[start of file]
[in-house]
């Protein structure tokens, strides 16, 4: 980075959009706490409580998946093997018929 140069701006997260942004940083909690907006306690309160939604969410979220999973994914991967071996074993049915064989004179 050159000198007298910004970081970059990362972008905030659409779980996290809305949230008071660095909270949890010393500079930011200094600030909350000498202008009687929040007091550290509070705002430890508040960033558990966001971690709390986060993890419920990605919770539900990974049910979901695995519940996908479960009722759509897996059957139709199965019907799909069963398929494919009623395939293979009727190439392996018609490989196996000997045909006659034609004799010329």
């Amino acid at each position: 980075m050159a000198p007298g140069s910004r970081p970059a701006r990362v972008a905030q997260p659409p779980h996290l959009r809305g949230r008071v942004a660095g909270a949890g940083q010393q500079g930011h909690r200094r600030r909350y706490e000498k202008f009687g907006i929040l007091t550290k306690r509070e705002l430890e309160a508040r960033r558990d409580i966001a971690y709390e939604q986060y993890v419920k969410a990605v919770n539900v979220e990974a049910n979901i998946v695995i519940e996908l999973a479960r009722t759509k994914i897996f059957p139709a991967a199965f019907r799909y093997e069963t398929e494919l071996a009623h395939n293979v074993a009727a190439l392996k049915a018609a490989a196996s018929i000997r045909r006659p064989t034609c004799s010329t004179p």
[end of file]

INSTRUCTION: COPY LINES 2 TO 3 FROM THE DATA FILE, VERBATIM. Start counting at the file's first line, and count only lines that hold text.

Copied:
């Protein structure tokens, strides 16, 4: 980075959009706490409580998946093997018929 140069701006997260942004940083909690907006306690309160939604969410979220999973994914991967071996074993049915064989004179 050159000198007298910004970081970059990362972008905030659409779980996290809305949230008071660095909270949890010393500079930011200094600030909350000498202008009687929040007091550290509070705002430890508040960033558990966001971690709390986060993890419920990605919770539900990974049910979901695995519940996908479960009722759509897996059957139709199965019907799909069963398929494919009623395939293979009727190439392996018609490989196996000997045909006659034609004799010329």
């Amino acid at each position: 980075m050159a000198p007298g140069s910004r970081p970059a701006r990362v972008a905030q997260p659409p779980h996290l959009r809305g949230r008071v942004a660095g909270a949890g940083q010393q500079g930011h909690r200094r600030r909350y706490e000498k202008f009687g907006i929040l007091t550290k306690r509070e705002l430890e309160a508040r960033r558990d409580i966001a971690y709390e939604q986060y993890v419920k969410a990605v919770n539900v979220e990974a049910n979901i998946v695995i519940e996908l999973a479960r009722t759509k994914i897996f059957p139709a991967a199965f019907r799909y093997e069963t398929e494919l071996a009623h395939n293979v074993a009727a190439l392996k049915a018609a490989a196996s018929i000997r045909r006659p064989t034609c004799s010329t004179p």